Written by Patricia MacLeod-Kishi
Heian Dreams - Hiraizumi In Autumn
Hiraizumi in Iwate prefecture is a World Heritage site, with temples and buildings whose history goes back more than eight centuries. This article introduces some of the monuments of Heian culture that can be seen in Hiraizumi.
The passion of Fujiwara no Kiyohira (1056 - 1128) to build a paradise of peace on earth has left an enduring legacy and Hiraizumi (Iwate prefecture) has been recognized by UNESCO as a World Heritage Site.
From its founding, Hiraizumi’s guiding principle was the creation of a utopia based on the principles of Pure Land Buddhism. During the 11th and 12th centuries, gorgeous temples were constructed and gardens laid out according to classic Heian period aesthetics.
For about 100 years, four generations of the Oshu (Northern) Fujiwara were able to maintain dominance in Northeastern Japan. Their capital, Hiraizumi, strategically positioned at the confluence of the Koromo and Kitakami rivers, with high ground offering commanding views of the surrounding country, lay on the long-disputed frontier between the Japan under control from Kyoto and the “barbarian” Emishi country to the north.
Recent archeological digs have unearthed large quantities of tools and cultural artifacts that show that Hiraizumi was one of the largest cities in 12th century Japan. Fujiwara patronage of religion and the arts was munificent. Artisans and craftsmen were brought from Kyoto to recreate the temples and gardens in the south. Even so, the image of Hiraizumi has been eclipsed by the radiance of the literary and artistic accomplishments of the Heian court in Kyoto, as well as the ultimate fact that the Fujiwara did not survive conflict with Minamoto no Yoritomo.
Heian Period Commerce
Hiraizumi enjoyed economic prosperity through trade in valuable goods, especially gold mined locally. Other commercial goods were horses for the warrior classes (Mutsu Blacks were prized in Kyoto), iron pots and tools, hawk or eagle feathers (for arrows), furs, lacquer, goods from China, including porcelain, fabrics and brocades.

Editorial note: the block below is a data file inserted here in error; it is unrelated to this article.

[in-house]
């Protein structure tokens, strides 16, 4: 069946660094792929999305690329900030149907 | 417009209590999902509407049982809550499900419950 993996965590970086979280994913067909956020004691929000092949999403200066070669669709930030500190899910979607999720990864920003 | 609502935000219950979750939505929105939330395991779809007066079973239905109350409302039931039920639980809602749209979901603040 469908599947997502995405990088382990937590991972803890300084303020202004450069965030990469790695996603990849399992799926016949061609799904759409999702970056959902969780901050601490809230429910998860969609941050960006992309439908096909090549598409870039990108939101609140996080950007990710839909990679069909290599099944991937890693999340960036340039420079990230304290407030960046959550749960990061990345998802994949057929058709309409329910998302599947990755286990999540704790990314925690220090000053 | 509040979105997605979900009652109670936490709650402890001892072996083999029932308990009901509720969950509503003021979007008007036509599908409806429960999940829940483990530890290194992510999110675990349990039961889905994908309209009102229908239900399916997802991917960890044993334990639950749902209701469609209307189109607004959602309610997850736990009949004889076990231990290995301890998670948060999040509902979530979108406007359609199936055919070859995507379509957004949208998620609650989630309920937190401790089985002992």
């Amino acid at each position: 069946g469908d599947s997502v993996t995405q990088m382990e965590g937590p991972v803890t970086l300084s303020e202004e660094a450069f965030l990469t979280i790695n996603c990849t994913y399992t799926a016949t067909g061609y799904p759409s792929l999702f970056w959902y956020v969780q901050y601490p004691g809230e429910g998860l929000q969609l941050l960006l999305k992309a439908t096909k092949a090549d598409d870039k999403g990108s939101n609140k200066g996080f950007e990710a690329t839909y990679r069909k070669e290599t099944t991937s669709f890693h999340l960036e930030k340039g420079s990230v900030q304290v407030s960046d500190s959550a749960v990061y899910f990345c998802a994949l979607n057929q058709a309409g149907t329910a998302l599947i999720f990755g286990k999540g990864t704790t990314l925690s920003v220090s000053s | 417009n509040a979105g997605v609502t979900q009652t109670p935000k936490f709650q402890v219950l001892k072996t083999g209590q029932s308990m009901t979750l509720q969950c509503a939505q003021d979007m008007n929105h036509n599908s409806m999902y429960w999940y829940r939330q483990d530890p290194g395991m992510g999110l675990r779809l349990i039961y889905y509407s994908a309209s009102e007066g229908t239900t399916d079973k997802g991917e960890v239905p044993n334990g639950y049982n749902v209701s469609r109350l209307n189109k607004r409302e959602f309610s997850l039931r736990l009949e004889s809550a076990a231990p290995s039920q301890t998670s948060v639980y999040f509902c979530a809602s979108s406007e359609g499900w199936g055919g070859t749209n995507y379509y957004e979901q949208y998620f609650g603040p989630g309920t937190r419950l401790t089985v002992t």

The Building of Hiraizumi
The founder of the Oshu Fujiwara dynasty, Kiyohira (1056-1128) had suffered extensive horrors throughout his life, including the beheading of his father and killings of his wife and children. He devoted his energies to building the temple complex of Chusonji, and the splendid treasure of the gold-plated Konjikido was completed in 1124.
His son Motohira (1105-1157) continued the building program and constructed Motsuji Temple. This was a stupendously expensive project and Motohira died before the completion of what came to be considered the finest temple in all Japan. Motsuji was finally completed by the third Fujiwara, Hidehira, who also sponsored a temple called Muryoko-in.
Fatefully, Hidehira died in 1187 during troubled times. He entreated his sons to side with Yoshitsune, the fugitive lord and military general, to whom Hidehira had offered refuge in Hiraizumi, and to resist political or military incursions by Yoshitsune’s aggressive older half-brother, Yoritomo.
However, in an attempt to placate Yoritomo, Hidehira’s heir, Yasuhira (1155-1189), forced Yoshitsune to commit suicide in early 1189. Two months later, Yasuhira also turned on his younger brother, who had supported Yoshitsune.
Yoritomo, striving to revive the Minamoto clan and establish a polity of his own in Kamakura, took advantage of the split between the Fujiwara brothers and sent his armies north.